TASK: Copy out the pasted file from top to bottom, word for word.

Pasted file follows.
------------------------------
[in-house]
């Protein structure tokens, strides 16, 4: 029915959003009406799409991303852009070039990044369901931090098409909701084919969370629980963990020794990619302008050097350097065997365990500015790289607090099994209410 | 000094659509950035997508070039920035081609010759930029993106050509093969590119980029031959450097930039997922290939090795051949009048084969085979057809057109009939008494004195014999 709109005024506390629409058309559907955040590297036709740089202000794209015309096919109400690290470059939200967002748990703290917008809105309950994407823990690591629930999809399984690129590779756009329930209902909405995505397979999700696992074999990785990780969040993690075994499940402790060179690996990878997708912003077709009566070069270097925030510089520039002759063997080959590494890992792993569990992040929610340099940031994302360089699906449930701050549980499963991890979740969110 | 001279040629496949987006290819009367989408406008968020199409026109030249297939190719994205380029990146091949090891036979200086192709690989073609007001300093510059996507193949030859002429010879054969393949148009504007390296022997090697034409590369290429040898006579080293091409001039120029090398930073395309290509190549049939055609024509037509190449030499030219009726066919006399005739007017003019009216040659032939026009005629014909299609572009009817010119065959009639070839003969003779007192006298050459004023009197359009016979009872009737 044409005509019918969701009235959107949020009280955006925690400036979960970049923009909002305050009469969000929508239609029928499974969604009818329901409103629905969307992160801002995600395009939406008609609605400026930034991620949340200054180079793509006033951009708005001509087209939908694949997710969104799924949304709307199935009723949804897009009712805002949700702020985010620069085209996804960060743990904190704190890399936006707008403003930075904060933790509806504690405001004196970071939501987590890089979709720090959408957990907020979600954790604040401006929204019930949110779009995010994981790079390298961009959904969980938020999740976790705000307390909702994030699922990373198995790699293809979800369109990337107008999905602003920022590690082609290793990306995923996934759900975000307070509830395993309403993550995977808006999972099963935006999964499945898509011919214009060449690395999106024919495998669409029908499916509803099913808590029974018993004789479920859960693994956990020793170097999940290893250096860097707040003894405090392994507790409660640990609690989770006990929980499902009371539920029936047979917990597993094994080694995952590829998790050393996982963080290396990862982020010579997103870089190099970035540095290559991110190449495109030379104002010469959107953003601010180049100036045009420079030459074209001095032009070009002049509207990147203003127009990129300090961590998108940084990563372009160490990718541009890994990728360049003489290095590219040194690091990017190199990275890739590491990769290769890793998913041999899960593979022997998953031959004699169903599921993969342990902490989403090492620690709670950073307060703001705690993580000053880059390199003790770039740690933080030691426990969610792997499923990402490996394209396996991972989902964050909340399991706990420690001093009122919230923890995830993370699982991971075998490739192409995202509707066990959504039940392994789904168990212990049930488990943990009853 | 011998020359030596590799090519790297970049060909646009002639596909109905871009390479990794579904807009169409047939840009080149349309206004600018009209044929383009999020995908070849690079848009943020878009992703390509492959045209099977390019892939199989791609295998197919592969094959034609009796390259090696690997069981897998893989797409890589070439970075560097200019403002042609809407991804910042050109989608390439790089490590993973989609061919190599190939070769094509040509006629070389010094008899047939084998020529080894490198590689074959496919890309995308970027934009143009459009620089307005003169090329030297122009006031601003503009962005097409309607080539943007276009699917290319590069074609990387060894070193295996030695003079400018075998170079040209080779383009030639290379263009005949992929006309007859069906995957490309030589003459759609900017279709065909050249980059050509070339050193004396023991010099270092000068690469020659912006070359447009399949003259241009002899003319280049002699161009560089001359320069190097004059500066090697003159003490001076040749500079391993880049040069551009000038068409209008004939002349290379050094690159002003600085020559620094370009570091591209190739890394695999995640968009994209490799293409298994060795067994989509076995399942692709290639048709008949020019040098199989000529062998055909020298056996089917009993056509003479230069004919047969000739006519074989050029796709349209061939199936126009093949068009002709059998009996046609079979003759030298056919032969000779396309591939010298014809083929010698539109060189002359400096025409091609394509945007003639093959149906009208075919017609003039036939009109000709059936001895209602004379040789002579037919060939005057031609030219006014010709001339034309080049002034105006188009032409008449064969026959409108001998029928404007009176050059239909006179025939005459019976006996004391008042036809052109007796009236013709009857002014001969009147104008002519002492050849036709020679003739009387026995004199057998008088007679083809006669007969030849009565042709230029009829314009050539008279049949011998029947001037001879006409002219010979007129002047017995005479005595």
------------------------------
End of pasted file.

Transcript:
[in-house]
């Protein structure tokens, strides 16, 4: 029915959003009406799409991303852009070039990044369901931090098409909701084919969370629980963990020794990619302008050097350097065997365990500015790289607090099994209410 | 000094659509950035997508070039920035081609010759930029993106050509093969590119980029031959450097930039997922290939090795051949009048084969085979057809057109009939008494004195014999 709109005024506390629409058309559907955040590297036709740089202000794209015309096919109400690290470059939200967002748990703290917008809105309950994407823990690591629930999809399984690129590779756009329930209902909405995505397979999700696992074999990785990780969040993690075994499940402790060179690996990878997708912003077709009566070069270097925030510089520039002759063997080959590494890992792993569990992040929610340099940031994302360089699906449930701050549980499963991890979740969110 | 001279040629496949987006290819009367989408406008968020199409026109030249297939190719994205380029990146091949090891036979200086192709690989073609007001300093510059996507193949030859002429010879054969393949148009504007390296022997090697034409590369290429040898006579080293091409001039120029090398930073395309290509190549049939055609024509037509190449030499030219009726066919006399005739007017003019009216040659032939026009005629014909299609572009009817010119065959009639070839003969003779007192006298050459004023009197359009016979009872009737 044409005509019918969701009235959107949020009280955006925690400036979960970049923009909002305050009469969000929508239609029928499974969604009818329901409103629905969307992160801002995600395009939406008609609605400026930034991620949340200054180079793509006033951009708005001509087209939908694949997710969104799924949304709307199935009723949804897009009712805002949700702020985010620069085209996804960060743990904190704190890399936006707008403003930075904060933790509806504690405001004196970071939501987590890089979709720090959408957990907020979600954790604040401006929204019930949110779009995010994981790079390298961009959904969980938020999740976790705000307390909702994030699922990373198995790699293809979800369109990337107008999905602003920022590690082609290793990306995923996934759900975000307070509830395993309403993550995977808006999972099963935006999964499945898509011919214009060449690395999106024919495998669409029908499916509803099913808590029974018993004789479920859960693994956990020793170097999940290893250096860097707040003894405090392994507790409660640990609690989770006990929980499902009371539920029936047979917990597993094994080694995952590829998790050393996982963080290396990862982020010579997103870089190099970035540095290559991110190449495109030379104002010469959107953003601010180049100036045009420079030459074209001095032009070009002049509207990147203003127009990129300090961590998108940084990563372009160490990718541009890994990728360049003489290095590219040194690091990017190199990275890739590491990769290769890793998913041999899960593979022997998953031959004699169903599921993969342990902490989403090492620690709670950073307060703001705690993580000053880059390199003790770039740690933080030691426990969610792997499923990402490996394209396996991972989902964050909340399991706990420690001093009122919230923890995830993370699982991971075998490739192409995202509707066990959504039940392994789904168990212990049930488990943990009853 | 011998020359030596590799090519790297970049060909646009002639596909109905871009390479990794579904807009169409047939840009080149349309206004600018009209044929383009999020995908070849690079848009943020878009992703390509492959045209099977390019892939199989791609295998197919592969094959034609009796390259090696690997069981897998893989797409890589070439970075560097200019403002042609809407991804910042050109989608390439790089490590993973989609061919190599190939070769094509040509006629070389010094008899047939084998020529080894490198590689074959496919890309995308970027934009143009459009620089307005003169090329030297122009006031601003503009962005097409309607080539943007276009699917290319590069074609990387060894070193295996030695003079400018075998170079040209080779383009030639290379263009005949992929006309007859069906995957490309030589003459759609900017279709065909050249980059050509070339050193004396023991010099270092000068690469020659912006070359447009399949003259241009002899003319280049002699161009560089001359320069190097004059500066090697003159003490001076040749500079391993880049040069551009000038068409209008004939002349290379050094690159002003600085020559620094370009570091591209190739890394695999995640968009994209490799293409298994060795067994989509076995399942692709290639048709008949020019040098199989000529062998055909020298056996089917009993056509003479230069004919047969000739006519074989050029796709349209061939199936126009093949068009002709059998009996046609079979003759030298056919032969000779396309591939010298014809083929010698539109060189002359400096025409091609394509945007003639093959149906009208075919017609003039036939009109000709059936001895209602004379040789002579037919060939005057031609030219006014010709001339034309080049002034105006188009032409008449064969026959409108001998029928404007009176050059239909006179025939005459019976006996004391008042036809052109007796009236013709009857002014001969009147104008002519002492050849036709020679003739009387026995004199057998008088007679083809006669007969030849009565042709230029009829314009050539008279049949011998029947001037001879006409002219010979007129002047017995005479005595």